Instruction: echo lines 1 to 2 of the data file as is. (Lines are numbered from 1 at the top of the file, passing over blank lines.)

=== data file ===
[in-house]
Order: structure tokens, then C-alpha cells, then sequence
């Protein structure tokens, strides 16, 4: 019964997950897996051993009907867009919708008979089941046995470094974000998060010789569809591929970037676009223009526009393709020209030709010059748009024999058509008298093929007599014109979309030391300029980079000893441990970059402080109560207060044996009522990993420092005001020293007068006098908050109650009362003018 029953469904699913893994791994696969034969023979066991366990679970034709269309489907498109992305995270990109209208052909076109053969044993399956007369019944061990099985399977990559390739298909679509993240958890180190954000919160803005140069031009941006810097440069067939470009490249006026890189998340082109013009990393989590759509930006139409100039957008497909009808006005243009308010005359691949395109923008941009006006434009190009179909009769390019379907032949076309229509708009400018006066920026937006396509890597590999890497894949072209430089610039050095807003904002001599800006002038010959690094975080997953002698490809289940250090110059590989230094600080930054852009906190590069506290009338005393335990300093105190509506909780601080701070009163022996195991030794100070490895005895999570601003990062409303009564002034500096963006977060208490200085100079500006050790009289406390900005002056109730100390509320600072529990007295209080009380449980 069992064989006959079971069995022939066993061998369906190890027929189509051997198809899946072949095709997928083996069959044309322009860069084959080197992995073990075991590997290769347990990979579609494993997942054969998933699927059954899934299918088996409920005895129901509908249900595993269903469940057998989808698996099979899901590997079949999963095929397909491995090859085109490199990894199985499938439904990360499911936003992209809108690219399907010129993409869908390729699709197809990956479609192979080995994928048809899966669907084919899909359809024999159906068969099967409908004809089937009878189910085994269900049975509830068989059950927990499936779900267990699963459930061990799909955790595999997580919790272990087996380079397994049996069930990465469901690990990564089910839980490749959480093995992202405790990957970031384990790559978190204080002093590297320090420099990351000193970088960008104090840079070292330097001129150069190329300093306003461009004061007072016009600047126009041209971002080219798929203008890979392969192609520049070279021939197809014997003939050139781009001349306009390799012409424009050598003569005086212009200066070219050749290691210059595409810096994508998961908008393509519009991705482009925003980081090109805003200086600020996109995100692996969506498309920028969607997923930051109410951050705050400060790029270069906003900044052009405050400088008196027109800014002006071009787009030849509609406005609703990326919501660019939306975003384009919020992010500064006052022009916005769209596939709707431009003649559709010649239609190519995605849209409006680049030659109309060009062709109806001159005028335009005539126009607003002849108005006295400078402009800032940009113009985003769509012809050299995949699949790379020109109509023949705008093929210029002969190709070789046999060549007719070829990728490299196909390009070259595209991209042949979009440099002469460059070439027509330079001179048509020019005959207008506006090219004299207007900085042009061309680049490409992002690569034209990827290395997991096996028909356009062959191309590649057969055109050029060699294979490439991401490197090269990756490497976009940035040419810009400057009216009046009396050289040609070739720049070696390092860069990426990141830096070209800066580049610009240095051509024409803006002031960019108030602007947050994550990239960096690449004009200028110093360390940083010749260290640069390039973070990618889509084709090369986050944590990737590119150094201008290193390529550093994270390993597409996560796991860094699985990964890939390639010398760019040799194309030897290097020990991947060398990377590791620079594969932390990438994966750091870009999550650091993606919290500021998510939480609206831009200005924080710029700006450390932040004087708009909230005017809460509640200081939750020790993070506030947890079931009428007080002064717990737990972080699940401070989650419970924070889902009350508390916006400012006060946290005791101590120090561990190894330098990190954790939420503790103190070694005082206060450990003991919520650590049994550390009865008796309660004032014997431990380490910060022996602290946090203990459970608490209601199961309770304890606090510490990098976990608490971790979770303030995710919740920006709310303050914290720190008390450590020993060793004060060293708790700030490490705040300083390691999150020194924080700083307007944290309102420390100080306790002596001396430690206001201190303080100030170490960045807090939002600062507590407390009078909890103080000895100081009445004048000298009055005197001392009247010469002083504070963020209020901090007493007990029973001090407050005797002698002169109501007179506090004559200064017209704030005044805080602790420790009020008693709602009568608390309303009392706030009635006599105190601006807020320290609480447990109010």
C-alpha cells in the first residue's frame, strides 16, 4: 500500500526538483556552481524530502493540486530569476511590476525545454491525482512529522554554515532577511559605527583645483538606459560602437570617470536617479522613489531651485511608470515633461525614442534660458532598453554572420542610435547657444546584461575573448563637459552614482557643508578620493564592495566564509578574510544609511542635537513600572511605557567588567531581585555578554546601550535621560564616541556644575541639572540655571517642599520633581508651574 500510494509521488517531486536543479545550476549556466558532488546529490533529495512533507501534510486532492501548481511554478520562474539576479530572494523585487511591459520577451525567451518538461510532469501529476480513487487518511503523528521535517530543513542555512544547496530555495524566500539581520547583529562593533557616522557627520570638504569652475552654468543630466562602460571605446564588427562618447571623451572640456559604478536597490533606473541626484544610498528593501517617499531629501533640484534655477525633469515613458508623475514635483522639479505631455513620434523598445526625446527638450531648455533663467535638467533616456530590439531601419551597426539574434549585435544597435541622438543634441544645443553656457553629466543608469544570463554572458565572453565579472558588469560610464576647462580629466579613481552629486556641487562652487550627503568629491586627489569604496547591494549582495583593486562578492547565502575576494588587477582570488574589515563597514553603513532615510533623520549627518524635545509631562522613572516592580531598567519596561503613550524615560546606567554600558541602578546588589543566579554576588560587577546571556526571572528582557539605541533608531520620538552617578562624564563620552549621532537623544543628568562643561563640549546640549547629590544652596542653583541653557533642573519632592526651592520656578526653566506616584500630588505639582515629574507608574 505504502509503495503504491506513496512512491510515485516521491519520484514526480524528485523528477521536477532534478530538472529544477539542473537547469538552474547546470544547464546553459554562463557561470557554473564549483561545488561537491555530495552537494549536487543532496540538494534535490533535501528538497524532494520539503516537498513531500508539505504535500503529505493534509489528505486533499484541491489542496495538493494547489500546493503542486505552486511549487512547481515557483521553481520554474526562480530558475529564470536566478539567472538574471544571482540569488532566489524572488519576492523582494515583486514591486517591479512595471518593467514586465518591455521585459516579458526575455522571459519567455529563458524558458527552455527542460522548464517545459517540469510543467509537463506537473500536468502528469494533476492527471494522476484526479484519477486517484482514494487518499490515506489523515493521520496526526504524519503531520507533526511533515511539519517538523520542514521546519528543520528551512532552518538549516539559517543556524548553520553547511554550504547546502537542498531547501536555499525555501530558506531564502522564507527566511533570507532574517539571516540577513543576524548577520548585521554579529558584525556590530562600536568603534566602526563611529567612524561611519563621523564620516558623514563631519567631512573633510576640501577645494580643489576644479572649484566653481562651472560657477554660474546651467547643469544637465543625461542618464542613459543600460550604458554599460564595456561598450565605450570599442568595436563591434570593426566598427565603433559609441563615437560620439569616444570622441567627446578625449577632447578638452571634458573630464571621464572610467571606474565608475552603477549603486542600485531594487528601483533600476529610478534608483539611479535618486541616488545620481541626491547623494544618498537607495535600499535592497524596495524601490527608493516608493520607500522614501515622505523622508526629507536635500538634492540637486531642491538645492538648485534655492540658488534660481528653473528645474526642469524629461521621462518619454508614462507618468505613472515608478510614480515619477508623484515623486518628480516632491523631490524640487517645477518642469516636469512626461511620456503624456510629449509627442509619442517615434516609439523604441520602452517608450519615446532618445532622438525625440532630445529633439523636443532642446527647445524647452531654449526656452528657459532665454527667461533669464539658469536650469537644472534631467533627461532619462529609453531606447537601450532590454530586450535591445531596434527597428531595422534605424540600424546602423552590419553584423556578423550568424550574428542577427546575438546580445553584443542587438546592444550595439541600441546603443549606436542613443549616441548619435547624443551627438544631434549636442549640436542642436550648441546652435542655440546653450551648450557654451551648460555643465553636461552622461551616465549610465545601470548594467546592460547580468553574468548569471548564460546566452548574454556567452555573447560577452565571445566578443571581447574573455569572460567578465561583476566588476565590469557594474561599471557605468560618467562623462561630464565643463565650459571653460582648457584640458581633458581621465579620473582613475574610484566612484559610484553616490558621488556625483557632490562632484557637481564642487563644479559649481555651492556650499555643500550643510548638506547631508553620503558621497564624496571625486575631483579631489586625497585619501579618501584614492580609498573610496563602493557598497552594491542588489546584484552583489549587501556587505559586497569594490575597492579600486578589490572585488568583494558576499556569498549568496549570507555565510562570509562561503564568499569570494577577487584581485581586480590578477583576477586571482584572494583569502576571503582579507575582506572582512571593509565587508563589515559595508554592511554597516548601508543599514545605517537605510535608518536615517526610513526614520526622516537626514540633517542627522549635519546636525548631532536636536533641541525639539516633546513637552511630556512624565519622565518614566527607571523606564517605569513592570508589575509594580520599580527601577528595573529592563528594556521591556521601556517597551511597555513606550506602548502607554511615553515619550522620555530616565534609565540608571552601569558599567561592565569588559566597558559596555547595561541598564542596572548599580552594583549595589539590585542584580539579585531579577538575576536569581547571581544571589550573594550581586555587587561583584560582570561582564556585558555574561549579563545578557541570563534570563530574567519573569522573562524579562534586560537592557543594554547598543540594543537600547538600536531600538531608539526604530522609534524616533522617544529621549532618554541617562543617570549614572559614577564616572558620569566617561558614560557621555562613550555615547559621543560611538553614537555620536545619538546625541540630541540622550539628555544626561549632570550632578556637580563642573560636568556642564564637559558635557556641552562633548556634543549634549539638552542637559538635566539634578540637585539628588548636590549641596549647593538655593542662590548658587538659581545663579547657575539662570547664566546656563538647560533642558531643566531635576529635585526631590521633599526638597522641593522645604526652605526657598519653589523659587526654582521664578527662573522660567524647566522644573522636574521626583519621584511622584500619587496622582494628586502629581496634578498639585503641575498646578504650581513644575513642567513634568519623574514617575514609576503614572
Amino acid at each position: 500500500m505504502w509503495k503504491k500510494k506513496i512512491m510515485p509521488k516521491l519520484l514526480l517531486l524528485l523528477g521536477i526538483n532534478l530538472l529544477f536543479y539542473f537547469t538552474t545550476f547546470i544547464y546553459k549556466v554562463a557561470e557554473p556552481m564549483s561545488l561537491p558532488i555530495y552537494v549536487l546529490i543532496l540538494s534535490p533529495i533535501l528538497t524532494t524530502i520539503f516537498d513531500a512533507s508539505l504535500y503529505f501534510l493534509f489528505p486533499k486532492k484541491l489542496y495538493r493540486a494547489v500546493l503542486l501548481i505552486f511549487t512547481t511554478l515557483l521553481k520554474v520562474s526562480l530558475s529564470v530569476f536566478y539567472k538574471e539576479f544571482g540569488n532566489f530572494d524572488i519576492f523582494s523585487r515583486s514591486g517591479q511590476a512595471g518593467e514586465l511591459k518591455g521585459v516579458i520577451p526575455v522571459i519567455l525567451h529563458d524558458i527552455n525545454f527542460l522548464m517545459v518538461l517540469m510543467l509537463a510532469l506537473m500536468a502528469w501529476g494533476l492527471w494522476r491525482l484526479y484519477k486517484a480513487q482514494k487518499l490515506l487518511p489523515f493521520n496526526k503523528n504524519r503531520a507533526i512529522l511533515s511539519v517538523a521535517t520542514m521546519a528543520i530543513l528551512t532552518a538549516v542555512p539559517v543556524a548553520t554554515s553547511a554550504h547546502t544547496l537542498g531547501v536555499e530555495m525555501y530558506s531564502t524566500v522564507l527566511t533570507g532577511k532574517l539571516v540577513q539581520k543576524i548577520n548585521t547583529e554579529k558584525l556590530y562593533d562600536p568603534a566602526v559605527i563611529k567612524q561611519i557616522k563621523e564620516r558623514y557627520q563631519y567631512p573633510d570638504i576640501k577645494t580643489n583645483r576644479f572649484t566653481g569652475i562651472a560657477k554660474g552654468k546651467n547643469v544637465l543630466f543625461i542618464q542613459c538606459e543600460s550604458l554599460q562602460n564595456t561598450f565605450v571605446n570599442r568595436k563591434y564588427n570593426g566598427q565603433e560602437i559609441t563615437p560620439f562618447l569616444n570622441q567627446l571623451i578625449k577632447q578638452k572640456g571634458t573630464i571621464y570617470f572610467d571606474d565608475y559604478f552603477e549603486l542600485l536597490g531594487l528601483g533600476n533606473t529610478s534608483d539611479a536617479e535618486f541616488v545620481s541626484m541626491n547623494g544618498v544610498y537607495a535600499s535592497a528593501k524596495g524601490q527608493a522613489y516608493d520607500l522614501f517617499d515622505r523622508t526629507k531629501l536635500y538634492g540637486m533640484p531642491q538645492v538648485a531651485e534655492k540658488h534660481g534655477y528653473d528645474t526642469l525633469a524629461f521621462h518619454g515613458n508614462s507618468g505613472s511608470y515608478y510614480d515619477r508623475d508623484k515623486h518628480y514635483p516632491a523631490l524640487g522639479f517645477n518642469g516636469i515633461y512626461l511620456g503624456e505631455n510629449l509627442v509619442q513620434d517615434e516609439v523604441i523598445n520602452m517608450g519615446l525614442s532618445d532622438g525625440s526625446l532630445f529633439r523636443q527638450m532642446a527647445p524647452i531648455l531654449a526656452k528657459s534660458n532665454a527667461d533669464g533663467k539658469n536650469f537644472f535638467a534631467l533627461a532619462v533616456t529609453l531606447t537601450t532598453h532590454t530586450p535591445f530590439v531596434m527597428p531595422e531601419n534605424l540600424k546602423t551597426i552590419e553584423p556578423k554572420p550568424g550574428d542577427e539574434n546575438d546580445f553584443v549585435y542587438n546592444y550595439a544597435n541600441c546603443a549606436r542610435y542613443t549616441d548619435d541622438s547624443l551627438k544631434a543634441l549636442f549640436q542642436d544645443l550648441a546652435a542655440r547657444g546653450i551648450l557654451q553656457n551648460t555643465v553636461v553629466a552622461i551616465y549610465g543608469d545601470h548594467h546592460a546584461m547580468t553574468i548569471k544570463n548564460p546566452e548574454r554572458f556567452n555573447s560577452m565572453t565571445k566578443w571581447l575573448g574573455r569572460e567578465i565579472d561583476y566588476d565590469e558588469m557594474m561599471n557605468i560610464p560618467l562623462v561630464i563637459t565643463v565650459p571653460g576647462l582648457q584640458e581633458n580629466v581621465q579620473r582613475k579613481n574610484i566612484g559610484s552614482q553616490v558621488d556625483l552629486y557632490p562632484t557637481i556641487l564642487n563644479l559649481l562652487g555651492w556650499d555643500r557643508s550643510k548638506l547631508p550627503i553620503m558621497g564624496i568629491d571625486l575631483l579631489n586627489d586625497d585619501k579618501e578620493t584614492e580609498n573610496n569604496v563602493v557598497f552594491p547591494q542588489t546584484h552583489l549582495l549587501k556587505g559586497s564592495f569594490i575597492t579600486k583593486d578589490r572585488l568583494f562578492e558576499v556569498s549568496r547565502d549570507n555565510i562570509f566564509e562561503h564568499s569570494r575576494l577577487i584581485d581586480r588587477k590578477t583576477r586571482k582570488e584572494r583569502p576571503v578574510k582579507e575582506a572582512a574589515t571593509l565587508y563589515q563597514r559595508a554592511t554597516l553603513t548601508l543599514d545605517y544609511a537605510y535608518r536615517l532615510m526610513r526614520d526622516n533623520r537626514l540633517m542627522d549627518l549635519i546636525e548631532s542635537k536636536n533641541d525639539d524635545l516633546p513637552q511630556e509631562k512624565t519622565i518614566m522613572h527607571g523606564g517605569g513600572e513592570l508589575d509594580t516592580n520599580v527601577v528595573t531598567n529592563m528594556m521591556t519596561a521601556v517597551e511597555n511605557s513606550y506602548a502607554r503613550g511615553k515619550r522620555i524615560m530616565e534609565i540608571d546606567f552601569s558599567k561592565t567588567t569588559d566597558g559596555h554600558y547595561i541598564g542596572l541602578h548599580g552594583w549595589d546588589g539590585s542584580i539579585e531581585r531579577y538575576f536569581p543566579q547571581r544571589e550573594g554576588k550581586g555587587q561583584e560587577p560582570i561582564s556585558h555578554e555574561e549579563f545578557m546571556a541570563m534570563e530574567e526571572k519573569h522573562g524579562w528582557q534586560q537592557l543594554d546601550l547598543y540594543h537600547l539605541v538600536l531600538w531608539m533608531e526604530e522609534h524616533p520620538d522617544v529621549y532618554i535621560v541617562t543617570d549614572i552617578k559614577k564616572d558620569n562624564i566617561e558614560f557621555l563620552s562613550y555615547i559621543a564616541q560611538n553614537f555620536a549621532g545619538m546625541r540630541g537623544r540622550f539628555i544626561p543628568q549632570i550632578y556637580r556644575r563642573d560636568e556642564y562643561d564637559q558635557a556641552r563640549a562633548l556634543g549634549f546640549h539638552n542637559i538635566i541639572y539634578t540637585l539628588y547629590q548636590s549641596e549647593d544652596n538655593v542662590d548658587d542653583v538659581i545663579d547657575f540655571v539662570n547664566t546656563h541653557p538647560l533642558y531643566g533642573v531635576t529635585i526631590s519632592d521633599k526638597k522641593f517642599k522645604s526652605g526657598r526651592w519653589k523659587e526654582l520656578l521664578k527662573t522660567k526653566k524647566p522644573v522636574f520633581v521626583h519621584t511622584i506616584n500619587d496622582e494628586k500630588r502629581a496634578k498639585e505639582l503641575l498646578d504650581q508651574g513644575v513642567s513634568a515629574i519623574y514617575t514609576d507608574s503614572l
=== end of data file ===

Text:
[in-house]
Order: structure tokens, then C-alpha cells, then sequence